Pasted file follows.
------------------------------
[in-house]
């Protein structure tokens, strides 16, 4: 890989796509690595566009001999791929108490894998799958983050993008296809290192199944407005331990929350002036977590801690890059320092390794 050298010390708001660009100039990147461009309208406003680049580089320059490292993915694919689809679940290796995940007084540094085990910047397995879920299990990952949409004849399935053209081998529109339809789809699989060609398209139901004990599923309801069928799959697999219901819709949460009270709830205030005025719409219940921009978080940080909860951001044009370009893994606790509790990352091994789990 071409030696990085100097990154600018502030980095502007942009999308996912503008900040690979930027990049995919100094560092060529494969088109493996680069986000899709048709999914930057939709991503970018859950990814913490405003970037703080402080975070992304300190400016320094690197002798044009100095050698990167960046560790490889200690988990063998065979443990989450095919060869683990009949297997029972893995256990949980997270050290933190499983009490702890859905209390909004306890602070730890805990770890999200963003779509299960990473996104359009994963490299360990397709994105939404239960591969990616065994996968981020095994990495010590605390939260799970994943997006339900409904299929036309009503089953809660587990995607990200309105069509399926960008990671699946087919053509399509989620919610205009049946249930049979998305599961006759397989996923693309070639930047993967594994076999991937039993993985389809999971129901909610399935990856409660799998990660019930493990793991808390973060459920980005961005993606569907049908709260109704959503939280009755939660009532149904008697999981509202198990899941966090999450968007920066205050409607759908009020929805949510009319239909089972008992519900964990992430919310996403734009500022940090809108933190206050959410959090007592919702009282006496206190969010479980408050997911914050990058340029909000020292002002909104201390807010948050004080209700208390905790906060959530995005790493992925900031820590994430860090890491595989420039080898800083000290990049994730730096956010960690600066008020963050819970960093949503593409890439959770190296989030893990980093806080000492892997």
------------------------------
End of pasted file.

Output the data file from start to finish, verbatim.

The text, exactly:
[in-house]
């Protein structure tokens, strides 16, 4: 890989796509690595566009001999791929108490894998799958983050993008296809290192199944407005331990929350002036977590801690890059320092390794 050298010390708001660009100039990147461009309208406003680049580089320059490292993915694919689809679940290796995940007084540094085990910047397995879920299990990952949409004849399935053209081998529109339809789809699989060609398209139901004990599923309801069928799959697999219901819709949460009270709830205030005025719409219940921009978080940080909860951001044009370009893994606790509790990352091994789990 071409030696990085100097990154600018502030980095502007942009999308996912503008900040690979930027990049995919100094560092060529494969088109493996680069986000899709048709999914930057939709991503970018859950990814913490405003970037703080402080975070992304300190400016320094690197002798044009100095050698990167960046560790490889200690988990063998065979443990989450095919060869683990009949297997029972893995256990949980997270050290933190499983009490702890859905209390909004306890602070730890805990770890999200963003779509299960990473996104359009994963490299360990397709994105939404239960591969990616065994996968981020095994990495010590605390939260799970994943997006339900409904299929036309009503089953809660587990995607990200309105069509399926960008990671699946087919053509399509989620919610205009049946249930049979998305599961006759397989996923693309070639930047993967594994076999991937039993993985389809999971129901909610399935990856409660799998990660019930493990793991808390973060459920980005961005993606569907049908709260109704959503939280009755939660009532149904008697999981509202198990899941966090999450968007920066205050409607759908009020929805949510009319239909089972008992519900964990992430919310996403734009500022940090809108933190206050959410959090007592919702009282006496206190969010479980408050997911914050990058340029909000020292002002909104201390807010948050004080209700208390905790906060959530995005790493992925900031820590994430860090890491595989420039080898800083000290990049994730730096956010960690600066008020963050819970960093949503593409890439959770190296989030893990980093806080000492892997």